- Decisions are currently being taken with limited, confusing or changing guidance and timescales. It is recognised and understood that responding to a pandemic of this nature is unique and that it is impossible to set specific timescales. It should be noted however that it is affecting the ability of organisations to develop and implement business continuity plans. Multi-sport centres have voiced concerns about the varying recommendations from Governing Bodies across different sports which they will have to review, understand and adhere to. In regard to the procurement of essential health and safety equipment, in many instances, organisations are being advised of long lead in times to receive delivery, so they need to make these decisions now despite a lack of communication around timescales for re-opening.
- Similarly, organisations need to make decisions now about bringing staff back from furlough, despite not knowing what, if any, financial support will be available or what level of service they can deliver and when. Difficult decisions about redundancies are being taken and some organisations have started restructuring and redundancy processes.
- Peak seasons vary for organisations delivering sport and physical activity. Many have already lost income from their peak season and are unlikely to deliver services until April next year. Many are worried that their upcoming peak season will be significantly affected, especially if a second wave of the virus hits over the next few months. One operator has advised of a loss of £70,000 since lockdown commenced and another predicts a loss of 50-75% of their income for the year, assuming some level of service returns soon.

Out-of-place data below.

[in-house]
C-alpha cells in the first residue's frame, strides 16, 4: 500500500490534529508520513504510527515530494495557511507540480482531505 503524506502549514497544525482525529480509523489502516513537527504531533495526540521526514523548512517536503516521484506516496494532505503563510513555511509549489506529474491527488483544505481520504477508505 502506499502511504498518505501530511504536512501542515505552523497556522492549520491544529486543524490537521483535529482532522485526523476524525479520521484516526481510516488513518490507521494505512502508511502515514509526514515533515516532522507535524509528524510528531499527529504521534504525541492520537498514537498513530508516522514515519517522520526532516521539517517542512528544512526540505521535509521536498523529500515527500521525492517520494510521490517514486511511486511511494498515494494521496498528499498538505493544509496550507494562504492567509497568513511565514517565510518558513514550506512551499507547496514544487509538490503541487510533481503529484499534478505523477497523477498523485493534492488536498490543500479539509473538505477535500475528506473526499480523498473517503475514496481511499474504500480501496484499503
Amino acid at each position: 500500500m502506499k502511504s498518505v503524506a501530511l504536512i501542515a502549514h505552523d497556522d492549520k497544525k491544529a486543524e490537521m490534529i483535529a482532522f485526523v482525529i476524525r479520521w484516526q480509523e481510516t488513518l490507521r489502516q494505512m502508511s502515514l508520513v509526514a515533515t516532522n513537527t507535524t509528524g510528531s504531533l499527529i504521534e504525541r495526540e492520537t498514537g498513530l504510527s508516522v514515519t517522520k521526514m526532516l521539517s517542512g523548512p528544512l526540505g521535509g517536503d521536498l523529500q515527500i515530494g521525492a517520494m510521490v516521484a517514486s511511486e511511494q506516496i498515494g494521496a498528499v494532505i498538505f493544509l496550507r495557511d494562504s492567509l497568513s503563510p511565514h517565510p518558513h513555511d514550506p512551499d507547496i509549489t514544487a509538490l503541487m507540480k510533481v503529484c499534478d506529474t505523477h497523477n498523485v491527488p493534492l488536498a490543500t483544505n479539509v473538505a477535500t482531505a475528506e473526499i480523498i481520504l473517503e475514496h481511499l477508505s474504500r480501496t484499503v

- Social enterprises by their very nature are delivering programmes to address local community need and create positive social impact. Sport social enterprises are working with some of the most vulnerable and disadvantaged groups, tackling a variety of social issues, including community safety, mental and physical health and wellbeing, loneliness and isolation. These are issues which have been repeatedly highlighted as significant concerns throughout this pandemic, however many of the social enterprises who were delivering effective programmes to address these issues are unable to re-open. Without satisfactory support, these organisations may be forced to close their doors, leaving a substantial gap in existing service provision which would have helped to tackle the social issues facing the country as we recover from this pandemic.
Thank you for taking the time to consider the points outlined above. We would welcome the chance to discuss further with you some of the ongoing challenges facing sport social enterprises. We would also welcome an opportunity to offer some constructive solutions in terms of designing a package of support to help ensure that sport social enterprises will be able to continue to deliver vital community services into the future, despite this prolonged period of closure.
Sport SEN Coordinator (Senscot)